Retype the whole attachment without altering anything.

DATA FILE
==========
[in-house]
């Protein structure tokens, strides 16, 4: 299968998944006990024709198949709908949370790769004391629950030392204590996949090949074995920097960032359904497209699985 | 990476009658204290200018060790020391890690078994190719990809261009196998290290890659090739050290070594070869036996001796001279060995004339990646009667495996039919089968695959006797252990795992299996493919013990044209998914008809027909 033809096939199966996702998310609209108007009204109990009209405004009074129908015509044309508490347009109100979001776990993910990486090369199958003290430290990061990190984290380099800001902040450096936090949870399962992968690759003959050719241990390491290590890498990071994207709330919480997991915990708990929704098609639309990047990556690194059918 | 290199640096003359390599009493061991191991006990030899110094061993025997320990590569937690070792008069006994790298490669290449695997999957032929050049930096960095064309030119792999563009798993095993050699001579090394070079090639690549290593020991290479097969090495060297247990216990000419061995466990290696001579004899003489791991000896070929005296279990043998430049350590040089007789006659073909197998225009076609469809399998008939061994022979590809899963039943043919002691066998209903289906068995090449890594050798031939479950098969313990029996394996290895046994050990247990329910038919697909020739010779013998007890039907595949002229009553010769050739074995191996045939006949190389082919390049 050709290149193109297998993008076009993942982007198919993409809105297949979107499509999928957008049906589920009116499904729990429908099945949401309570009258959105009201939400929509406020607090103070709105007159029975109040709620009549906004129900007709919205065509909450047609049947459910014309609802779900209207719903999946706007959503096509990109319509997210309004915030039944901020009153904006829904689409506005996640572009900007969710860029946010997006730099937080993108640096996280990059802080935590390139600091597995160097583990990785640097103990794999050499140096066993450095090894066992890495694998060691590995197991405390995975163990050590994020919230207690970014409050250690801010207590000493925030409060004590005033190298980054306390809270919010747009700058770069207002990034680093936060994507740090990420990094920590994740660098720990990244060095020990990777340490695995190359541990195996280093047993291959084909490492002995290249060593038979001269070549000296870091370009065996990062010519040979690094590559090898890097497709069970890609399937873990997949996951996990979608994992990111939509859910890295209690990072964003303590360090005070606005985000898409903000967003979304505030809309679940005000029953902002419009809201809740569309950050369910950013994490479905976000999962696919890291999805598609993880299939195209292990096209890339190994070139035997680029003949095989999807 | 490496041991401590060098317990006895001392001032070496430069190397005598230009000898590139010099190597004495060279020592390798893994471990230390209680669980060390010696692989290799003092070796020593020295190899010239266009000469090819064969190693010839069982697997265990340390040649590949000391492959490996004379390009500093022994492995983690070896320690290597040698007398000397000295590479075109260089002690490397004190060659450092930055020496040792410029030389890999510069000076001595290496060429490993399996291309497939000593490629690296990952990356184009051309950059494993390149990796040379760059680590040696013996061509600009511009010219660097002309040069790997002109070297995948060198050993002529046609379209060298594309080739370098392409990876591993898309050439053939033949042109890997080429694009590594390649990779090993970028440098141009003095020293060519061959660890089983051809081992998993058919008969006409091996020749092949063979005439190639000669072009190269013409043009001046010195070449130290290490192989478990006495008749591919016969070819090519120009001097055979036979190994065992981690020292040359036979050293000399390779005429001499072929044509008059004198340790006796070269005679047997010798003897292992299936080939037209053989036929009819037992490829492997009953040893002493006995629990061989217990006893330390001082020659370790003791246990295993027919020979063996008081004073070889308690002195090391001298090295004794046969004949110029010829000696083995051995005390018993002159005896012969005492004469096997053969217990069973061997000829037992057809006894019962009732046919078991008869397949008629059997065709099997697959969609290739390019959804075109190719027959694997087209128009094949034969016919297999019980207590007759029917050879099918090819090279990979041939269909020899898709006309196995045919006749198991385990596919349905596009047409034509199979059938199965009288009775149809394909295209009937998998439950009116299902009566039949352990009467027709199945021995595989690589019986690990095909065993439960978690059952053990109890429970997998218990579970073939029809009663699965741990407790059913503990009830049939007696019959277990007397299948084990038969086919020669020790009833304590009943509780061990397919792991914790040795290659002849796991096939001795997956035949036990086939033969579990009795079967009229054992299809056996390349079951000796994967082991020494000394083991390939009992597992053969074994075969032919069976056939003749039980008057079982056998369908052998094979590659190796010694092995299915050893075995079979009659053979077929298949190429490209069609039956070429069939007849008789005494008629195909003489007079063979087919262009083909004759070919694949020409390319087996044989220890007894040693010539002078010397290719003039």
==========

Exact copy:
[in-house]
């Protein structure tokens, strides 16, 4: 299968998944006990024709198949709908949370790769004391629950030392204590996949090949074995920097960032359904497209699985 | 990476009658204290200018060790020391890690078994190719990809261009196998290290890659090739050290070594070869036996001796001279060995004339990646009667495996039919089968695959006797252990795992299996493919013990044209998914008809027909 033809096939199966996702998310609209108007009204109990009209405004009074129908015509044309508490347009109100979001776990993910990486090369199958003290430290990061990190984290380099800001902040450096936090949870399962992968690759003959050719241990390491290590890498990071994207709330919480997991915990708990929704098609639309990047990556690194059918 | 290199640096003359390599009493061991191991006990030899110094061993025997320990590569937690070792008069006994790298490669290449695997999957032929050049930096960095064309030119792999563009798993095993050699001579090394070079090639690549290593020991290479097969090495060297247990216990000419061995466990290696001579004899003489791991000896070929005296279990043998430049350590040089007789006659073909197998225009076609469809399998008939061994022979590809899963039943043919002691066998209903289906068995090449890594050798031939479950098969313990029996394996290895046994050990247990329910038919697909020739010779013998007890039907595949002229009553010769050739074995191996045939006949190389082919390049 050709290149193109297998993008076009993942982007198919993409809105297949979107499509999928957008049906589920009116499904729990429908099945949401309570009258959105009201939400929509406020607090103070709105007159029975109040709620009549906004129900007709919205065509909450047609049947459910014309609802779900209207719903999946706007959503096509990109319509997210309004915030039944901020009153904006829904689409506005996640572009900007969710860029946010997006730099937080993108640096996280990059802080935590390139600091597995160097583990990785640097103990794999050499140096066993450095090894066992890495694998060691590995197991405390995975163990050590994020919230207690970014409050250690801010207590000493925030409060004590005033190298980054306390809270919010747009700058770069207002990034680093936060994507740090990420990094920590994740660098720990990244060095020990990777340490695995190359541990195996280093047993291959084909490492002995290249060593038979001269070549000296870091370009065996990062010519040979690094590559090898890097497709069970890609399937873990997949996951996990979608994992990111939509859910890295209690990072964003303590360090005070606005985000898409903000967003979304505030809309679940005000029953902002419009809201809740569309950050369910950013994490479905976000999962696919890291999805598609993880299939195209292990096209890339190994070139035997680029003949095989999807 | 490496041991401590060098317990006895001392001032070496430069190397005598230009000898590139010099190597004495060279020592390798893994471990230390209680669980060390010696692989290799003092070796020593020295190899010239266009000469090819064969190693010839069982697997265990340390040649590949000391492959490996004379390009500093022994492995983690070896320690290597040698007398000397000295590479075109260089002690490397004190060659450092930055020496040792410029030389890999510069000076001595290496060429490993399996291309497939000593490629690296990952990356184009051309950059494993390149990796040379760059680590040696013996061509600009511009010219660097002309040069790997002109070297995948060198050993002529046609379209060298594309080739370098392409990876591993898309050439053939033949042109890997080429694009590594390649990779090993970028440098141009003095020293060519061959660890089983051809081992998993058919008969006409091996020749092949063979005439190639000669072009190269013409043009001046010195070449130290290490192989478990006495008749591919016969070819090519120009001097055979036979190994065992981690020292040359036979050293000399390779005429001499072929044509008059004198340790006796070269005679047997010798003897292992299936080939037209053989036929009819037992490829492997009953040893002493006995629990061989217990006893330390001082020659370790003791246990295993027919020979063996008081004073070889308690002195090391001298090295004794046969004949110029010829000696083995051995005390018993002159005896012969005492004469096997053969217990069973061997000829037992057809006894019962009732046919078991008869397949008629059997065709099997697959969609290739390019959804075109190719027959694997087209128009094949034969016919297999019980207590007759029917050879099918090819090279990979041939269909020899898709006309196995045919006749198991385990596919349905596009047409034509199979059938199965009288009775149809394909295209009937998998439950009116299902009566039949352990009467027709199945021995595989690589019986690990095909065993439960978690059952053990109890429970997998218990579970073939029809009663699965741990407790059913503990009830049939007696019959277990007397299948084990038969086919020669020790009833304590009943509780061990397919792991914790040795290659002849796991096939001795997956035949036990086939033969579990009795079967009229054992299809056996390349079951000796994967082991020494000394083991390939009992597992053969074994075969032919069976056939003749039980008057079982056998369908052998094979590659190796010694092995299915050893075995079979009659053979077929298949190429490209069609039956070429069939007849008789005494008629195909003489007079063979087919262009083909004759070919694949020409390319087996044989220890007894040693010539002078010397290719003039």